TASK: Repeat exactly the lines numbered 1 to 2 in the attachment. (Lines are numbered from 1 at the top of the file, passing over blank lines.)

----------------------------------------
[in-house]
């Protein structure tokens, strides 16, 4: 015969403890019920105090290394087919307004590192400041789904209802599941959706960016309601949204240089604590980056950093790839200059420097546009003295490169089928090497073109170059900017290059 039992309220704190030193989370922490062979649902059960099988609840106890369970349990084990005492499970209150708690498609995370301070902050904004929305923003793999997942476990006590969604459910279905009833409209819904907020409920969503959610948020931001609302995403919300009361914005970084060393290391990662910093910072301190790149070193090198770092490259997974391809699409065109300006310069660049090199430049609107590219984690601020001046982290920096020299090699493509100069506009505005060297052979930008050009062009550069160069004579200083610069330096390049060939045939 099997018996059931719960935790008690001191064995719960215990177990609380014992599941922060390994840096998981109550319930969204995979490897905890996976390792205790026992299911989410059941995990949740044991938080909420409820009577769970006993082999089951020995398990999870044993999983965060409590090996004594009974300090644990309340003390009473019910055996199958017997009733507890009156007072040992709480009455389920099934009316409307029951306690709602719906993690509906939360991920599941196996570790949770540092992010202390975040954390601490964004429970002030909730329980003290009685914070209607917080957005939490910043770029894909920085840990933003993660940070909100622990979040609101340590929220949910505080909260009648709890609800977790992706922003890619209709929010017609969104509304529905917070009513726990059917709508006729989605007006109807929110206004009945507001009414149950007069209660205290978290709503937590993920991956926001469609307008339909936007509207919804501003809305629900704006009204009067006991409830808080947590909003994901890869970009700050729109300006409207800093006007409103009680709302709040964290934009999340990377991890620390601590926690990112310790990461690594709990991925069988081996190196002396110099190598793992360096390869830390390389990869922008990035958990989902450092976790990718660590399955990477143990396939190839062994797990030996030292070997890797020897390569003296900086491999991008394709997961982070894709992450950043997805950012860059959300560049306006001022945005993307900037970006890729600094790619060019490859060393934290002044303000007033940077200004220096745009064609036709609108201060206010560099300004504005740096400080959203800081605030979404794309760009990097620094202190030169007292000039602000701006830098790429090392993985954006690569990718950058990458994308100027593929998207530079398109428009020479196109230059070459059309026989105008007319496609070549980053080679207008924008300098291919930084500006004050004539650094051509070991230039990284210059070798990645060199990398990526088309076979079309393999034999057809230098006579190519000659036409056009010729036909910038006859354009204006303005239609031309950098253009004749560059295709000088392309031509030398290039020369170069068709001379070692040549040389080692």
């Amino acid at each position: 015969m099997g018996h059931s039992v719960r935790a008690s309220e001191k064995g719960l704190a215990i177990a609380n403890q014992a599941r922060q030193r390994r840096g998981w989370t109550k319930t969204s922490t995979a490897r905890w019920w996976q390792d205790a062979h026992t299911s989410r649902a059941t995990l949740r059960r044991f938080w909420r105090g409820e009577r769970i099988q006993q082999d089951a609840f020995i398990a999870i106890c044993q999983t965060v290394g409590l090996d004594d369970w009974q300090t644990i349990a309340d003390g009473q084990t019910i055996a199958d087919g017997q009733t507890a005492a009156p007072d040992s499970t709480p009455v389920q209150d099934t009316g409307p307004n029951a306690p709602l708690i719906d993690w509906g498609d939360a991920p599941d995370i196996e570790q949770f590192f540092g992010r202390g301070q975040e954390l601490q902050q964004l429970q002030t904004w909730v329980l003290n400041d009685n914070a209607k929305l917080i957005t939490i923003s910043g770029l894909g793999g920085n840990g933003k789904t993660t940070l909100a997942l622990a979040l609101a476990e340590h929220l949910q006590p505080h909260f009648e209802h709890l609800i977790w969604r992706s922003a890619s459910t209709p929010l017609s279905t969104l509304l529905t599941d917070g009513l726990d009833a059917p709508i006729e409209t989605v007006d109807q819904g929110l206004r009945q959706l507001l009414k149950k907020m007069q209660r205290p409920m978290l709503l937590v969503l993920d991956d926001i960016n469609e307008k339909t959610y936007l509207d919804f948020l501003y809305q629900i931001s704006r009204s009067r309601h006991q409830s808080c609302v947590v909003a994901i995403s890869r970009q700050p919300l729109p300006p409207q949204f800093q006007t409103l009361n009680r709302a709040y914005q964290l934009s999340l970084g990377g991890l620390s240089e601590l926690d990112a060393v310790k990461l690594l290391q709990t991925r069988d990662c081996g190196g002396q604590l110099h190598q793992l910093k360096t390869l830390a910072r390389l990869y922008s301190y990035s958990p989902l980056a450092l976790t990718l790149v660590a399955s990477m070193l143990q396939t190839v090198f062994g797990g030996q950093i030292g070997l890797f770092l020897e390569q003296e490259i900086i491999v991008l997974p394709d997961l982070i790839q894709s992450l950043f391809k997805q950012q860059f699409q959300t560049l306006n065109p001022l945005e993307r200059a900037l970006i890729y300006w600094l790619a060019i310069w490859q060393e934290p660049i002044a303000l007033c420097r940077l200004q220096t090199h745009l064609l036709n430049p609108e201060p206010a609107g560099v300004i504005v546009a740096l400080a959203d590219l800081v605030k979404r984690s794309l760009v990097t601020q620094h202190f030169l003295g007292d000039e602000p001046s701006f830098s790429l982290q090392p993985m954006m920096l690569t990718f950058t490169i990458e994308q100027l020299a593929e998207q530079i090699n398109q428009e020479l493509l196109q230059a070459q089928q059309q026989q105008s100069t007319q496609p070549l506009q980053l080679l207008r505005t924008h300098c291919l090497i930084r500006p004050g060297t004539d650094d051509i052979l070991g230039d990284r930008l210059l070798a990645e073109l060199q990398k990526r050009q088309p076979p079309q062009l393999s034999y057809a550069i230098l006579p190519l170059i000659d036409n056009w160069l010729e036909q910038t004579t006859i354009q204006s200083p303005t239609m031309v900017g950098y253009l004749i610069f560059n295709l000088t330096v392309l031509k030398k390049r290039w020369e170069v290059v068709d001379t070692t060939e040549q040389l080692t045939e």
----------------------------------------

[in-house]
């Protein structure tokens, strides 16, 4: 015969403890019920105090290394087919307004590192400041789904209802599941959706960016309601949204240089604590980056950093790839200059420097546009003295490169089928090497073109170059900017290059 039992309220704190030193989370922490062979649902059960099988609840106890369970349990084990005492499970209150708690498609995370301070902050904004929305923003793999997942476990006590969604459910279905009833409209819904907020409920969503959610948020931001609302995403919300009361914005970084060393290391990662910093910072301190790149070193090198770092490259997974391809699409065109300006310069660049090199430049609107590219984690601020001046982290920096020299090699493509100069506009505005060297052979930008050009062009550069160069004579200083610069330096390049060939045939 099997018996059931719960935790008690001191064995719960215990177990609380014992599941922060390994840096998981109550319930969204995979490897905890996976390792205790026992299911989410059941995990949740044991938080909420409820009577769970006993082999089951020995398990999870044993999983965060409590090996004594009974300090644990309340003390009473019910055996199958017997009733507890009156007072040992709480009455389920099934009316409307029951306690709602719906993690509906939360991920599941196996570790949770540092992010202390975040954390601490964004429970002030909730329980003290009685914070209607917080957005939490910043770029894909920085840990933003993660940070909100622990979040609101340590929220949910505080909260009648709890609800977790992706922003890619209709929010017609969104509304529905917070009513726990059917709508006729989605007006109807929110206004009945507001009414149950007069209660205290978290709503937590993920991956926001469609307008339909936007509207919804501003809305629900704006009204009067006991409830808080947590909003994901890869970009700050729109300006409207800093006007409103009680709302709040964290934009999340990377991890620390601590926690990112310790990461690594709990991925069988081996190196002396110099190598793992360096390869830390390389990869922008990035958990989902450092976790990718660590399955990477143990396939190839062994797990030996030292070997890797020897390569003296900086491999991008394709997961982070894709992450950043997805950012860059959300560049306006001022945005993307900037970006890729600094790619060019490859060393934290002044303000007033940077200004220096745009064609036709609108201060206010560099300004504005740096400080959203800081605030979404794309760009990097620094202190030169007292000039602000701006830098790429090392993985954006690569990718950058990458994308100027593929998207530079398109428009020479196109230059070459059309026989105008007319496609070549980053080679207008924008300098291919930084500006004050004539650094051509070991230039990284210059070798990645060199990398990526088309076979079309393999034999057809230098006579190519000659036409056009010729036909910038006859354009204006303005239609031309950098253009004749560059295709000088392309031509030398290039020369170069068709001379070692040549040389080692």